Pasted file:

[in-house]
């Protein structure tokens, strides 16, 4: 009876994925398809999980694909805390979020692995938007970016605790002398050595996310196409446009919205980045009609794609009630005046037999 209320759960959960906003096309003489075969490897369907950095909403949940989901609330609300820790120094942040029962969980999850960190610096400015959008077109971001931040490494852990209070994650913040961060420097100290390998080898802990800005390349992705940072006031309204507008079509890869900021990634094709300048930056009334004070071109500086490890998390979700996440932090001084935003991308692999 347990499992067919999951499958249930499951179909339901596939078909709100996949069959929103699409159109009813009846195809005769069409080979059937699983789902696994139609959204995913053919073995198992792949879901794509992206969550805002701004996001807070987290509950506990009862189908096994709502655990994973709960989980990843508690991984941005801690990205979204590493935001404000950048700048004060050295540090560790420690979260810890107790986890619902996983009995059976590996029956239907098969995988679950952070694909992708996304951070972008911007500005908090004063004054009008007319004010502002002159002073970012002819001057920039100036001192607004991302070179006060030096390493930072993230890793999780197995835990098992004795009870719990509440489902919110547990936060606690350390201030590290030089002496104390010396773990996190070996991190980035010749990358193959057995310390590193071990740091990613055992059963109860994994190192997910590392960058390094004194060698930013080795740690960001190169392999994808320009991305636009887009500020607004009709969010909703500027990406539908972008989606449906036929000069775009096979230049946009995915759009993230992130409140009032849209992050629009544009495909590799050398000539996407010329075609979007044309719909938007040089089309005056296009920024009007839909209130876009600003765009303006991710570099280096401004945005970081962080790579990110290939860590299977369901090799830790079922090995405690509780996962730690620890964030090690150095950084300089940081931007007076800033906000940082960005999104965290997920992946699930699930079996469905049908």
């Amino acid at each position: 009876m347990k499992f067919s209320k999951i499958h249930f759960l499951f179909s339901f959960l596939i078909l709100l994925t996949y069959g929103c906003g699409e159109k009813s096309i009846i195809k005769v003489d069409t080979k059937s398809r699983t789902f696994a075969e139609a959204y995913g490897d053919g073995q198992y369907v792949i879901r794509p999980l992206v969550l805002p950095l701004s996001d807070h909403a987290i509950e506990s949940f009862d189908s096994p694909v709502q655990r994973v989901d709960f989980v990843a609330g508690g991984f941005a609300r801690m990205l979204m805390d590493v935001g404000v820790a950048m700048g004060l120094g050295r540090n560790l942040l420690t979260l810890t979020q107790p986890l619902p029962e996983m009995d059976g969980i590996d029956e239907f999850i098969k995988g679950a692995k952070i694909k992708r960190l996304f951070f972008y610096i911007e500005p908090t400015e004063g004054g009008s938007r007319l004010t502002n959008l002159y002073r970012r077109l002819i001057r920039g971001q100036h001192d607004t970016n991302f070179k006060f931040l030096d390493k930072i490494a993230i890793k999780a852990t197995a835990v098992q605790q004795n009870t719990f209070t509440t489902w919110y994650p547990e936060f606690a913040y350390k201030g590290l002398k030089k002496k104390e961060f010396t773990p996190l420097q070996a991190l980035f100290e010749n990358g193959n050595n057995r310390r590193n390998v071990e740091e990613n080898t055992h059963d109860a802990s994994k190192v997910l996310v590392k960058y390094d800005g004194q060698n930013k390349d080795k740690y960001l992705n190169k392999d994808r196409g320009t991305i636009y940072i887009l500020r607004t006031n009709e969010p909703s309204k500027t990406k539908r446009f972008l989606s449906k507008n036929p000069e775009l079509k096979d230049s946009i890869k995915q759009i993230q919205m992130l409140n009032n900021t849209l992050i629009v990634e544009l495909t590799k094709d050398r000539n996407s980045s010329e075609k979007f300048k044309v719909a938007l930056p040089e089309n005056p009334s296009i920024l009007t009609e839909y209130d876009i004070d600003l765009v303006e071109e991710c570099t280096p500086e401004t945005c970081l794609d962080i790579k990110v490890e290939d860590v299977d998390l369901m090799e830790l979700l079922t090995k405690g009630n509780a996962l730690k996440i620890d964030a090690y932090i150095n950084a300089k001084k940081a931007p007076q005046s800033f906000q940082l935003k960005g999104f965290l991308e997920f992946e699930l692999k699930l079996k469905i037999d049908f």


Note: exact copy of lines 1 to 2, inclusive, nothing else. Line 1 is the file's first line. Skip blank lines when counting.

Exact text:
[in-house]
């Protein structure tokens, strides 16, 4: 009876994925398809999980694909805390979020692995938007970016605790002398050595996310196409446009919205980045009609794609009630005046037999 209320759960959960906003096309003489075969490897369907950095909403949940989901609330609300820790120094942040029962969980999850960190610096400015959008077109971001931040490494852990209070994650913040961060420097100290390998080898802990800005390349992705940072006031309204507008079509890869900021990634094709300048930056009334004070071109500086490890998390979700996440932090001084935003991308692999 347990499992067919999951499958249930499951179909339901596939078909709100996949069959929103699409159109009813009846195809005769069409080979059937699983789902696994139609959204995913053919073995198992792949879901794509992206969550805002701004996001807070987290509950506990009862189908096994709502655990994973709960989980990843508690991984941005801690990205979204590493935001404000950048700048004060050295540090560790420690979260810890107790986890619902996983009995059976590996029956239907098969995988679950952070694909992708996304951070972008911007500005908090004063004054009008007319004010502002002159002073970012002819001057920039100036001192607004991302070179006060030096390493930072993230890793999780197995835990098992004795009870719990509440489902919110547990936060606690350390201030590290030089002496104390010396773990996190070996991190980035010749990358193959057995310390590193071990740091990613055992059963109860994994190192997910590392960058390094004194060698930013080795740690960001190169392999994808320009991305636009887009500020607004009709969010909703500027990406539908972008989606449906036929000069775009096979230049946009995915759009993230992130409140009032849209992050629009544009495909590799050398000539996407010329075609979007044309719909938007040089089309005056296009920024009007839909209130876009600003765009303006991710570099280096401004945005970081962080790579990110290939860590299977369901090799830790079922090995405690509780996962730690620890964030090690150095950084300089940081931007007076800033906000940082960005999104965290997920992946699930699930079996469905049908």